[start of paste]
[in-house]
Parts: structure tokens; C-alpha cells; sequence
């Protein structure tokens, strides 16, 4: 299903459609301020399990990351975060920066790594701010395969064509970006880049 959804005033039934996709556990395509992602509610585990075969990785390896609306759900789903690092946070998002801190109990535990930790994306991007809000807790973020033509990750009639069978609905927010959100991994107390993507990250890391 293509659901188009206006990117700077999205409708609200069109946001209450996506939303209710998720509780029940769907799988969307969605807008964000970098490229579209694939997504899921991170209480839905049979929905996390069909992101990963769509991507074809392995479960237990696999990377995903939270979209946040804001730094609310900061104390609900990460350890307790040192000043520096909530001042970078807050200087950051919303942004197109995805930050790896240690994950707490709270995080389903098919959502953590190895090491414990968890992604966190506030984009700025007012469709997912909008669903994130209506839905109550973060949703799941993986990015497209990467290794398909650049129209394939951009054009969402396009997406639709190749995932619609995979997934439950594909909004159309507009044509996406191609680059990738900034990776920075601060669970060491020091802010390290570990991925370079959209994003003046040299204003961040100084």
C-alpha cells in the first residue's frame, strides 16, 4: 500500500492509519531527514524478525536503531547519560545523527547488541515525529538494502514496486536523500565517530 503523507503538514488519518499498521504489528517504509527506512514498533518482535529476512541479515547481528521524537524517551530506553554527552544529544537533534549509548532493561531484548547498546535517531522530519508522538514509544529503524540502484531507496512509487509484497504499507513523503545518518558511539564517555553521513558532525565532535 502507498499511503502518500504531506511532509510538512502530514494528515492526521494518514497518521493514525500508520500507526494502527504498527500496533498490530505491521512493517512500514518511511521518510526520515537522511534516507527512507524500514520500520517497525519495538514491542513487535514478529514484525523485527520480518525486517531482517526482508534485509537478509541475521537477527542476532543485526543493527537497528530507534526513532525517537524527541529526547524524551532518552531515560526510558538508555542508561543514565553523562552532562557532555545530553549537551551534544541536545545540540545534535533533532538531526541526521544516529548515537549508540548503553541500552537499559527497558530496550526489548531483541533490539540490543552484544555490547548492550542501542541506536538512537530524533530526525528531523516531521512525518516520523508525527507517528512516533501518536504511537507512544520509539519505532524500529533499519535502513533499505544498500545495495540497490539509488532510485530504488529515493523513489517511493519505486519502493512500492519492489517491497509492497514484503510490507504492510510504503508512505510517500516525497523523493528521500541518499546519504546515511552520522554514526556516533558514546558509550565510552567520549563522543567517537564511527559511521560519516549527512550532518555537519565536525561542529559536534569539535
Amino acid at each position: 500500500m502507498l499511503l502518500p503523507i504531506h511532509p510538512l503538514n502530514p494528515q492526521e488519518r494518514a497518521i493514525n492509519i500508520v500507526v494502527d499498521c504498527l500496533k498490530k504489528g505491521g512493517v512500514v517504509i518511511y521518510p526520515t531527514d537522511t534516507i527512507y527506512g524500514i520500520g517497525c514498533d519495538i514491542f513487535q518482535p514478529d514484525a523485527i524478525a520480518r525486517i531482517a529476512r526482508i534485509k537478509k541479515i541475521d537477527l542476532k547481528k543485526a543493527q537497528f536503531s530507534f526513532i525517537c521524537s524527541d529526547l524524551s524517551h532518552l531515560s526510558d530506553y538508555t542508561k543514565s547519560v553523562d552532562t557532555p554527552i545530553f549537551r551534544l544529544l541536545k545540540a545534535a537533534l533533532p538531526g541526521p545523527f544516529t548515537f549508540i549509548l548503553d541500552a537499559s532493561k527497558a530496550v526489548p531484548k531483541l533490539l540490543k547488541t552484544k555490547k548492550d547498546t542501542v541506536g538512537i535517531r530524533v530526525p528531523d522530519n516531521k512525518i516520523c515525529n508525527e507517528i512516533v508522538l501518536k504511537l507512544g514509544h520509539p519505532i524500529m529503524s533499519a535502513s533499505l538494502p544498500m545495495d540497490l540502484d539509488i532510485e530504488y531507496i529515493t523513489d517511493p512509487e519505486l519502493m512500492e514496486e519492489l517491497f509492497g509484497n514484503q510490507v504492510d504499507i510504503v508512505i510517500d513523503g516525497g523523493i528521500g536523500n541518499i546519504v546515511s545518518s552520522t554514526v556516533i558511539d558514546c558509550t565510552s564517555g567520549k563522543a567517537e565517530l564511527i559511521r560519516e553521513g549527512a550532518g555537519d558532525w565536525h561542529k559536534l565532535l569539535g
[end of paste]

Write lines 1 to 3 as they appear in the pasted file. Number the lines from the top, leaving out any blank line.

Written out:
[in-house]
Parts: structure tokens; C-alpha cells; sequence
């Protein structure tokens, strides 16, 4: 299903459609301020399990990351975060920066790594701010395969064509970006880049 959804005033039934996709556990395509992602509610585990075969990785390896609306759900789903690092946070998002801190109990535990930790994306991007809000807790973020033509990750009639069978609905927010959100991994107390993507990250890391 293509659901188009206006990117700077999205409708609200069109946001209450996506939303209710998720509780029940769907799988969307969605807008964000970098490229579209694939997504899921991170209480839905049979929905996390069909992101990963769509991507074809392995479960237990696999990377995903939270979209946040804001730094609310900061104390609900990460350890307790040192000043520096909530001042970078807050200087950051919303942004197109995805930050790896240690994950707490709270995080389903098919959502953590190895090491414990968890992604966190506030984009700025007012469709997912909008669903994130209506839905109550973060949703799941993986990015497209990467290794398909650049129209394939951009054009969402396009997406639709190749995932619609995979997934439950594909909004159309507009044509996406191609680059990738900034990776920075601060669970060491020091802010390290570990991925370079959209994003003046040299204003961040100084």